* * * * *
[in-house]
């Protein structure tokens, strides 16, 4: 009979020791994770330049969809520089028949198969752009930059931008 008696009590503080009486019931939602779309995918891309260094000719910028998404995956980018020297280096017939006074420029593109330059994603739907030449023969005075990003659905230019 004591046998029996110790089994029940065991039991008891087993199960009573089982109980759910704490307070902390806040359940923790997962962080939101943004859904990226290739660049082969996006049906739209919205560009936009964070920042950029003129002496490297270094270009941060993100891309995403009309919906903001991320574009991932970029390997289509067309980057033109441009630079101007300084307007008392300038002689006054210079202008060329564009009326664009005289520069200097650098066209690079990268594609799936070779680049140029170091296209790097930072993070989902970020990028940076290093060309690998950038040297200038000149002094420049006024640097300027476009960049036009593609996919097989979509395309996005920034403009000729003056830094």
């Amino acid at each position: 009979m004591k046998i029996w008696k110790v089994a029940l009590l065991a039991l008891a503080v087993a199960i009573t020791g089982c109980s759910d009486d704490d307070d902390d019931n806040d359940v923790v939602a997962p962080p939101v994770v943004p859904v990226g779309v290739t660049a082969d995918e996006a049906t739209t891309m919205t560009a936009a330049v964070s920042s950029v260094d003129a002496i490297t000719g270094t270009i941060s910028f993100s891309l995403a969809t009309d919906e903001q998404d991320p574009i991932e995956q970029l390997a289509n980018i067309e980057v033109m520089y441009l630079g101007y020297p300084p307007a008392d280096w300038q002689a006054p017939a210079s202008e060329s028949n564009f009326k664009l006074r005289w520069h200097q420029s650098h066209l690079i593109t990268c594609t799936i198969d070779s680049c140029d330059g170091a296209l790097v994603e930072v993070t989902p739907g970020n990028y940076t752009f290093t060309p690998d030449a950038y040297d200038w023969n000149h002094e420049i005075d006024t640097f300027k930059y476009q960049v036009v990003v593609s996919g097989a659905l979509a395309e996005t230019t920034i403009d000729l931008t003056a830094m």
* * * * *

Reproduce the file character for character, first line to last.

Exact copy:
[in-house]
């Protein structure tokens, strides 16, 4: 009979020791994770330049969809520089028949198969752009930059931008 008696009590503080009486019931939602779309995918891309260094000719910028998404995956980018020297280096017939006074420029593109330059994603739907030449023969005075990003659905230019 004591046998029996110790089994029940065991039991008891087993199960009573089982109980759910704490307070902390806040359940923790997962962080939101943004859904990226290739660049082969996006049906739209919205560009936009964070920042950029003129002496490297270094270009941060993100891309995403009309919906903001991320574009991932970029390997289509067309980057033109441009630079101007300084307007008392300038002689006054210079202008060329564009009326664009005289520069200097650098066209690079990268594609799936070779680049140029170091296209790097930072993070989902970020990028940076290093060309690998950038040297200038000149002094420049006024640097300027476009960049036009593609996919097989979509395309996005920034403009000729003056830094």
């Amino acid at each position: 009979m004591k046998i029996w008696k110790v089994a029940l009590l065991a039991l008891a503080v087993a199960i009573t020791g089982c109980s759910d009486d704490d307070d902390d019931n806040d359940v923790v939602a997962p962080p939101v994770v943004p859904v990226g779309v290739t660049a082969d995918e996006a049906t739209t891309m919205t560009a936009a330049v964070s920042s950029v260094d003129a002496i490297t000719g270094t270009i941060s910028f993100s891309l995403a969809t009309d919906e903001q998404d991320p574009i991932e995956q970029l390997a289509n980018i067309e980057v033109m520089y441009l630079g101007y020297p300084p307007a008392d280096w300038q002689a006054p017939a210079s202008e060329s028949n564009f009326k664009l006074r005289w520069h200097q420029s650098h066209l690079i593109t990268c594609t799936i198969d070779s680049c140029d330059g170091a296209l790097v994603e930072v993070t989902p739907g970020n990028y940076t752009f290093t060309p690998d030449a950038y040297d200038w023969n000149h002094e420049i005075d006024t640097f300027k930059y476009q960049v036009v990003v593609s996919g097989a659905l979509a395309e996005t230019t920034i403009d000729l931008t003056a830094m």